Plastic Surgery Research Council
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Presenter: Ginger C Slack, BS
Co-Authors: Yuan J; Bueno B; Bradley JP

Background: Although cleft lip and palate deformities are the most common facial birth defect (1 in 600 births) only a few genes, IRF6 (associated with Van der Wounde) and transforming growth factor-beta 3 (TGF≤B3), have been implicated in the disease. Dental pulp stem cells (DPSC) have similar developmental process with neural crest migration into core mesoderm and ectoderm and may be used to gain insight into the cell matrix interaction of epithelial-mesenchymal transition (EMT) during palatogenesis. Previous microarray comparative analysis of cleft dental pulp stem cells identified candidate genes (MMP3, ACAN, COL4A1, COL4A2, and COL15A1) known to be involved in cell matrix interaction of the EMT during palatogenesis.

Methods: Normal and Cleft Palate (TGF≤-beta 3KO; IRF-6) murine organ cultures explanted at 14.5 days gestation were placed with the medial edge epithelia in close proximity. Gene expression (rt-PCR) and localization (In situ hybridization) of above listed candidate genes was performed. Then, to induce clefting in normal palates, lentivirus vectors were used to over-express our candidate genes. Then, rescue of cleft palate fusion was attempted with siRNA to our clefting organ culture explants.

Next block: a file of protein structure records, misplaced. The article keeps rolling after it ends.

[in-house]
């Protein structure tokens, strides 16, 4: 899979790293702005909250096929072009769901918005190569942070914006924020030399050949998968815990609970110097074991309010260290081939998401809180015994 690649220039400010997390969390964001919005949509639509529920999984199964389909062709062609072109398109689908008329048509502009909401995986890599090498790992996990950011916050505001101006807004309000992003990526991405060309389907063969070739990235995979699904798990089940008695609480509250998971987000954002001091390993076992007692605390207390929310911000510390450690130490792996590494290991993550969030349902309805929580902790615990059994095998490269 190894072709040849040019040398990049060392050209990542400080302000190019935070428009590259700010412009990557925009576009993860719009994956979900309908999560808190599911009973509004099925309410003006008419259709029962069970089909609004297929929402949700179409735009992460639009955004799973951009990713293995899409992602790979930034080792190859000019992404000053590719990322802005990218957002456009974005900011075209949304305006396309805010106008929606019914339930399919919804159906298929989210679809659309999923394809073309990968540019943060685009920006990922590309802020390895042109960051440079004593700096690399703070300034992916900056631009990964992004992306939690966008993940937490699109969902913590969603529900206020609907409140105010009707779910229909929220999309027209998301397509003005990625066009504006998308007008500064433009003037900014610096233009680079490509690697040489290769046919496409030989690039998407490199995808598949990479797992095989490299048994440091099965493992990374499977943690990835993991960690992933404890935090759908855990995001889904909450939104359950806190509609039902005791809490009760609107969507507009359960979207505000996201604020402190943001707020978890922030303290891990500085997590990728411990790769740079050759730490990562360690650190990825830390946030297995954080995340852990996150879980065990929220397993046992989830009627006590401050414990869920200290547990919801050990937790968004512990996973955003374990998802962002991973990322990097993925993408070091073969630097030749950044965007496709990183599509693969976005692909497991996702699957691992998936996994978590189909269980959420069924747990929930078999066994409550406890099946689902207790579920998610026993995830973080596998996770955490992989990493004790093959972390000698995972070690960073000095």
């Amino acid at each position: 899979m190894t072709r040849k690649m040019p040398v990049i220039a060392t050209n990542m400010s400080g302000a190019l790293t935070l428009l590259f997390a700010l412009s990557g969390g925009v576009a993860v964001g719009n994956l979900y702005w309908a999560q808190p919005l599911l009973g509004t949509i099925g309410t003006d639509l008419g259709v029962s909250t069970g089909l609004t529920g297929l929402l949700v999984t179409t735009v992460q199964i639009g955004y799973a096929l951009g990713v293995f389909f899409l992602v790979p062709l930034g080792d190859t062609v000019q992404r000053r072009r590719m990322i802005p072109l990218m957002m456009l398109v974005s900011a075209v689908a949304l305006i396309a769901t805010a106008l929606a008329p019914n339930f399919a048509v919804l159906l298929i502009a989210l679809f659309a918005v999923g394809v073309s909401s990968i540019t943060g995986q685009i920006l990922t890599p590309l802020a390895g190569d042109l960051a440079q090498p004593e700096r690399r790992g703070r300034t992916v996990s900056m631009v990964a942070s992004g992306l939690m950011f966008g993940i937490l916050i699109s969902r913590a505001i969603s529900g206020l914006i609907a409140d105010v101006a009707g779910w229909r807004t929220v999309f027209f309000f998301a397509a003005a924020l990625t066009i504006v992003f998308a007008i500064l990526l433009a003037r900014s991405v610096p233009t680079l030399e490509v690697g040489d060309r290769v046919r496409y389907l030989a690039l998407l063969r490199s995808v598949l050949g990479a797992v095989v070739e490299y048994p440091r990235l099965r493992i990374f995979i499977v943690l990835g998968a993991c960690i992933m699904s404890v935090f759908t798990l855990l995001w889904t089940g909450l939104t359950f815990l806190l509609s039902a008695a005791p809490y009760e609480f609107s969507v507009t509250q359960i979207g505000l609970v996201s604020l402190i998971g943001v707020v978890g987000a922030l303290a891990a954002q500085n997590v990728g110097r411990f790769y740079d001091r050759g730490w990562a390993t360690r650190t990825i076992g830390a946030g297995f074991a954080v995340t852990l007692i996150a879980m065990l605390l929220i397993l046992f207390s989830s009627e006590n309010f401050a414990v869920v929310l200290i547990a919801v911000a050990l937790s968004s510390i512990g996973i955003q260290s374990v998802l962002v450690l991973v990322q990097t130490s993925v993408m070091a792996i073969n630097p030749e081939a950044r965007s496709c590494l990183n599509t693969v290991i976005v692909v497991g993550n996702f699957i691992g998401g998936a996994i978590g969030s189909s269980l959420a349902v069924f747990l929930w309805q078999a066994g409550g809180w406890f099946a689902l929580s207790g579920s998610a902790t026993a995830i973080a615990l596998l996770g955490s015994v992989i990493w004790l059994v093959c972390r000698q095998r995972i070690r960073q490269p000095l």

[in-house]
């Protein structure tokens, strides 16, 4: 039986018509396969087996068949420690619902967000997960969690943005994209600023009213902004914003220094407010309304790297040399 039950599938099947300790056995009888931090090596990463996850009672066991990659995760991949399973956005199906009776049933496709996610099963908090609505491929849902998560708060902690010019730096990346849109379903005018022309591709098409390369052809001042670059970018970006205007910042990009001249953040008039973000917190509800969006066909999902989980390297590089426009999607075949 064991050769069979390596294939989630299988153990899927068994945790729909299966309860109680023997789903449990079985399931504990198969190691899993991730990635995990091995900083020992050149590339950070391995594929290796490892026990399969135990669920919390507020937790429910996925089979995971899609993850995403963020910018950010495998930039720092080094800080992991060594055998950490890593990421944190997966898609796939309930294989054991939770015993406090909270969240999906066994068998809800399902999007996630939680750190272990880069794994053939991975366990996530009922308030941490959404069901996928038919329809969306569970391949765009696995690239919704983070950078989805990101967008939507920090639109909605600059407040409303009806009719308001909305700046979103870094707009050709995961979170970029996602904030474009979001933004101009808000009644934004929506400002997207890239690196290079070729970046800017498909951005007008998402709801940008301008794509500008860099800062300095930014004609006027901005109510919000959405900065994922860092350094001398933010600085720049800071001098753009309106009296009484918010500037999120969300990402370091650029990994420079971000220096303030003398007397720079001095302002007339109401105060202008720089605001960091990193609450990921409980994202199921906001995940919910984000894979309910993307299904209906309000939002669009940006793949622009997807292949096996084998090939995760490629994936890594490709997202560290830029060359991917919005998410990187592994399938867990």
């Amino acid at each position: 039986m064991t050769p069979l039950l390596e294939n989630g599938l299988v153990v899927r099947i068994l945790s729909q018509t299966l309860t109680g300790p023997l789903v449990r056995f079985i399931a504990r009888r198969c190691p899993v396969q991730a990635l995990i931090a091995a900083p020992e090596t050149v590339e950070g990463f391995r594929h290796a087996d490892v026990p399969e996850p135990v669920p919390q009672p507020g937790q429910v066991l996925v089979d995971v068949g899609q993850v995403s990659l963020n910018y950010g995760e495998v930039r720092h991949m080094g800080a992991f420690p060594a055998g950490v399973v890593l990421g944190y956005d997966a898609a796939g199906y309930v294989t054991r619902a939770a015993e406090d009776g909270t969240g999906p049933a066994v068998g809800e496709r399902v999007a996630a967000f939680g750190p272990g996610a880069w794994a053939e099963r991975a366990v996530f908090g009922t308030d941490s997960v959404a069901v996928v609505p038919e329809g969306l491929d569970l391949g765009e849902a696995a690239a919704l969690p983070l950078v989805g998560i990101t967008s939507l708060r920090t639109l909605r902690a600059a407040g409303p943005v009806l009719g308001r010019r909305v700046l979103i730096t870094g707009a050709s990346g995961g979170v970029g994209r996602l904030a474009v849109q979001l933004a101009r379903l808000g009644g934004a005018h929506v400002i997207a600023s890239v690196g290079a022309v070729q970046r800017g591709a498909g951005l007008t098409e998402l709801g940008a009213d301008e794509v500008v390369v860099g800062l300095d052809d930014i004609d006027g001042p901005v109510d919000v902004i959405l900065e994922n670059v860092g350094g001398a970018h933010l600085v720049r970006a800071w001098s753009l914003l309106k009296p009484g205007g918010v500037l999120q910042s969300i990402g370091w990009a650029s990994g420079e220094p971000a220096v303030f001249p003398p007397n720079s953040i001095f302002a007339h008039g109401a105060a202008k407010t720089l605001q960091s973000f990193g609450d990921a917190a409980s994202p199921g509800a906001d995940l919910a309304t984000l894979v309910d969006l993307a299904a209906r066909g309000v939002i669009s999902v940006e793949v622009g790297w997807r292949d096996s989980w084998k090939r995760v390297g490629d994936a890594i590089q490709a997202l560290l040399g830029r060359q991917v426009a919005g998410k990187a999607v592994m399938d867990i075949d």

Results: Differential expression of candidate genes was seen in cleft explants with an up-regulation of ACAN, COL4A1, COL4A2 in TFG-beta 3 KOs and an up-regulation of ACAN, COL4A1 in IRF-6 compared to wild-type palatogenesis. Over expression of these three genes in the wild-type murine explants caused persistence of the medial epithelium or clefting in 37% of normal explants. Normal palatogenesis was still seen in approximately 58% and abnormal bony bridging was seen in 5%. When suppression of gene expression was directed at ACAN, COL4A1, COL4A2 in TGF≤-beta 3 KO explants there was 33% less clefting. This was not found with IRF-6 explants.

Conclusions: Expression of dental pulp stem cell candidate cleft genes differed within the EMT of normal palatogenesis compared to known cleft models. Palatogenesis may be influenced by the change in DPSC cleft genes.

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